LONDON (AFP) — A group of British adventurers set off from London to Timbuktu in a flying car Wednesday -- but the project immediately hit turbulence, as they have not received permission to take to the skies here.
The Skycar team, who left London Wednesday morning, are planning to part-drive, part-fly the 6,000 kilometres to the Malian desert city in 42 days.
But their plan to take off across the English Channel between Britain and France was scuppered because they did not submit the relevant paperwork to authorities.
The team insists, though, that it is in order for the rest of the trip.
They were meant to receive a licence from Britain's Civil Aviation Authority (CAA) to allow them to fly here.
A CAA spokesman said that, before granting this, it needed the green light from the British Microlight Aircraft Association (BMAA).
But BMAA chief executive Weighell Geoff said: "As we have not got the submission, we cannot give a date for when they will be able to fly."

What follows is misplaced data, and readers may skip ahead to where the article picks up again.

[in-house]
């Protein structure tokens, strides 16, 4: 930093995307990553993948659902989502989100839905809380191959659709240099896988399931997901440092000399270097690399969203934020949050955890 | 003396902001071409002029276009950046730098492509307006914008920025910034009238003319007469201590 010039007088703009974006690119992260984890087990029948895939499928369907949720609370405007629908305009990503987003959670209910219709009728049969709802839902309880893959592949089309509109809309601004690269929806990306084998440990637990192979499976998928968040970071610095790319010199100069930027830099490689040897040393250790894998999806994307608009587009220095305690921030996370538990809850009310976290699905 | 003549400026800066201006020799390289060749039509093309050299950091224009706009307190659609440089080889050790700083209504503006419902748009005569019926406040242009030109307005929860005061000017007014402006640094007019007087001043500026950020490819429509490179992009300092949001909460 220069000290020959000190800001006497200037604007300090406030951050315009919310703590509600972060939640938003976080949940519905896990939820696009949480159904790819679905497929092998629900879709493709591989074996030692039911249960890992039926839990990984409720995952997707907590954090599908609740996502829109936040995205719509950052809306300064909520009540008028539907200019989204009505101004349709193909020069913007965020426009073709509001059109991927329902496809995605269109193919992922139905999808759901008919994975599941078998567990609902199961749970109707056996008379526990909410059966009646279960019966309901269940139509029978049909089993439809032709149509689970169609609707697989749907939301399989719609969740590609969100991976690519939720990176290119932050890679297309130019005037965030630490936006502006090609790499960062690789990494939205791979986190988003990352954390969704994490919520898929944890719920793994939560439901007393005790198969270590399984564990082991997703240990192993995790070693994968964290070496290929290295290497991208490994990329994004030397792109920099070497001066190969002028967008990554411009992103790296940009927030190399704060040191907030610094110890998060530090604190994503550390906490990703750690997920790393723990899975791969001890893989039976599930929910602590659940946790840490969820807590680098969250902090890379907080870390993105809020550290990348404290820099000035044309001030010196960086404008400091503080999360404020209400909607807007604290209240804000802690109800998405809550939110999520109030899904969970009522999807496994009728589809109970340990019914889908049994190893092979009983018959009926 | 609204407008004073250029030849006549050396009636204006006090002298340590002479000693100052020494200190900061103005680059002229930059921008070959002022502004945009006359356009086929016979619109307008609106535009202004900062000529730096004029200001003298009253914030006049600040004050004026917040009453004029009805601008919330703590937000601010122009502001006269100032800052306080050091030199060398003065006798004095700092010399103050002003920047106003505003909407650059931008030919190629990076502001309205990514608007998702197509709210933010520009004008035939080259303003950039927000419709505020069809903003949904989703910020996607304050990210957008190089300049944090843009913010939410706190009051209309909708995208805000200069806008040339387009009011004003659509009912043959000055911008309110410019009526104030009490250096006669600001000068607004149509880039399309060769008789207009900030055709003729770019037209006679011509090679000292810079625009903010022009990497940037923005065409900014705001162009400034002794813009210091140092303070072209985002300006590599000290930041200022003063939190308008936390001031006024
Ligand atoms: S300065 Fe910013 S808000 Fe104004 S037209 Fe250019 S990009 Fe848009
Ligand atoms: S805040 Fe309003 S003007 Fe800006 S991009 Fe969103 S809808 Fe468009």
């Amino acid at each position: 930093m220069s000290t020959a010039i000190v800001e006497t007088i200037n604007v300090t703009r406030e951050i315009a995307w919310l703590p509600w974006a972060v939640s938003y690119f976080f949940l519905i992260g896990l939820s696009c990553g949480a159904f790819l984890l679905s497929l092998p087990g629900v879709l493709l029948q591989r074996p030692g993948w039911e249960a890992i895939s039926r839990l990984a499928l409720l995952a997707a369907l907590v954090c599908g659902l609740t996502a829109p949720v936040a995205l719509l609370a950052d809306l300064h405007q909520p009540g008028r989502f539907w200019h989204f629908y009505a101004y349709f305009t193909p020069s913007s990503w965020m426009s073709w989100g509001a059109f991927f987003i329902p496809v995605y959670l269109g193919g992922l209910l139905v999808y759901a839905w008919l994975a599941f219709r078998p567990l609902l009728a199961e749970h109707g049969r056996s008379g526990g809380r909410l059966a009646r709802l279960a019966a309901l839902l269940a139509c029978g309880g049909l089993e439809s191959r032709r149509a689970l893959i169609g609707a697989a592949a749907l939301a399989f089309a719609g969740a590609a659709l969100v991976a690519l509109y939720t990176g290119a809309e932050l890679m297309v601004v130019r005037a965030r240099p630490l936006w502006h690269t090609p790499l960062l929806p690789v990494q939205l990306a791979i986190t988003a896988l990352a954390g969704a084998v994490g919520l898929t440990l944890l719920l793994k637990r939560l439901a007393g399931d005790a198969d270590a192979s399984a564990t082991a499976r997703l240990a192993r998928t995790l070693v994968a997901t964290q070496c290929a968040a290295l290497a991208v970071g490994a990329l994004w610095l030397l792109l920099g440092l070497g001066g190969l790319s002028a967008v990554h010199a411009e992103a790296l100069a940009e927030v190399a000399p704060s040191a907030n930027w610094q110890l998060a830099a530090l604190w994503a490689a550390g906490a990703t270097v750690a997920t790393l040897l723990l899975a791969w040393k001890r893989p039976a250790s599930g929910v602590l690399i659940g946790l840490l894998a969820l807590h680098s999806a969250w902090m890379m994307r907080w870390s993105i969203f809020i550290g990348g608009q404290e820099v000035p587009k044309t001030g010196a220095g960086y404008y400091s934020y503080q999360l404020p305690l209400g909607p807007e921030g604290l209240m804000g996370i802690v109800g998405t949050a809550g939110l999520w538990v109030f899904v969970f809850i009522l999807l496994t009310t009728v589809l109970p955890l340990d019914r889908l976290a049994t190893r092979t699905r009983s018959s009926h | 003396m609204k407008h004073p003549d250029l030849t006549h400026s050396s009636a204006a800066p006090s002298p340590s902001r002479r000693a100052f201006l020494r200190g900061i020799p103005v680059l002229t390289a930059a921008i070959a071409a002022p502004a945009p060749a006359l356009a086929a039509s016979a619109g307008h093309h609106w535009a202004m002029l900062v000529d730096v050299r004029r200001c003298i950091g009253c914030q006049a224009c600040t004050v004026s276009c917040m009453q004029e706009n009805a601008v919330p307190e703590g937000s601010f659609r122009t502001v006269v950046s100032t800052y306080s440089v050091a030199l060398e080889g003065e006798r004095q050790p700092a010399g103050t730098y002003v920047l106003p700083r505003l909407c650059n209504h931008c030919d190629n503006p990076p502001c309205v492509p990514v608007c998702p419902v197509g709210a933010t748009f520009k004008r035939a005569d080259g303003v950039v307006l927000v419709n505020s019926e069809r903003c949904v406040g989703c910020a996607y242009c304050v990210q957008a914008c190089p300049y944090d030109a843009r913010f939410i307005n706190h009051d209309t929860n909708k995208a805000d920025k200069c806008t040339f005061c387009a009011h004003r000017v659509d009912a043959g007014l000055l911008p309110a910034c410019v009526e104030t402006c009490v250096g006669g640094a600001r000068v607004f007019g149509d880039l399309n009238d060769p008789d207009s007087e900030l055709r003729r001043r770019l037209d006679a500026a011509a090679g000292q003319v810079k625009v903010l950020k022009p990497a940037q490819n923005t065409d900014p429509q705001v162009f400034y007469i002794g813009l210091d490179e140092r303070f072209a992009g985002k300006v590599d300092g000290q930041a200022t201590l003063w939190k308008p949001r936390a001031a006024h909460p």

Charlie Bell, a Skycar expedition spokeswoman, said the team was "in liaison with the CAA and they are looking to finalise the permit," adding that they would be able to fly in other countries.
On the ground, the Skycar runs on a biofuel-powered engine and can accelerate from zero to 100 kilometres per hour in 4.5 seconds.
Once in the air, it can fly at speeds of up to around 110 kph, cruising at 2-3,000 feet with a paraglider-style canopy holding it aloft.
The plan is to fly for parts of the journey including over the Pyrenees mountains, the Straits of Gibraltar and the Sahara Desert.
Chief pilot on the trip is Giles Cardozo, 29, whose firm Parajet makes the motors which propel the jet. The BBC reported that the firm hopes to sell Skycars commercially for 50,000 pounds each.
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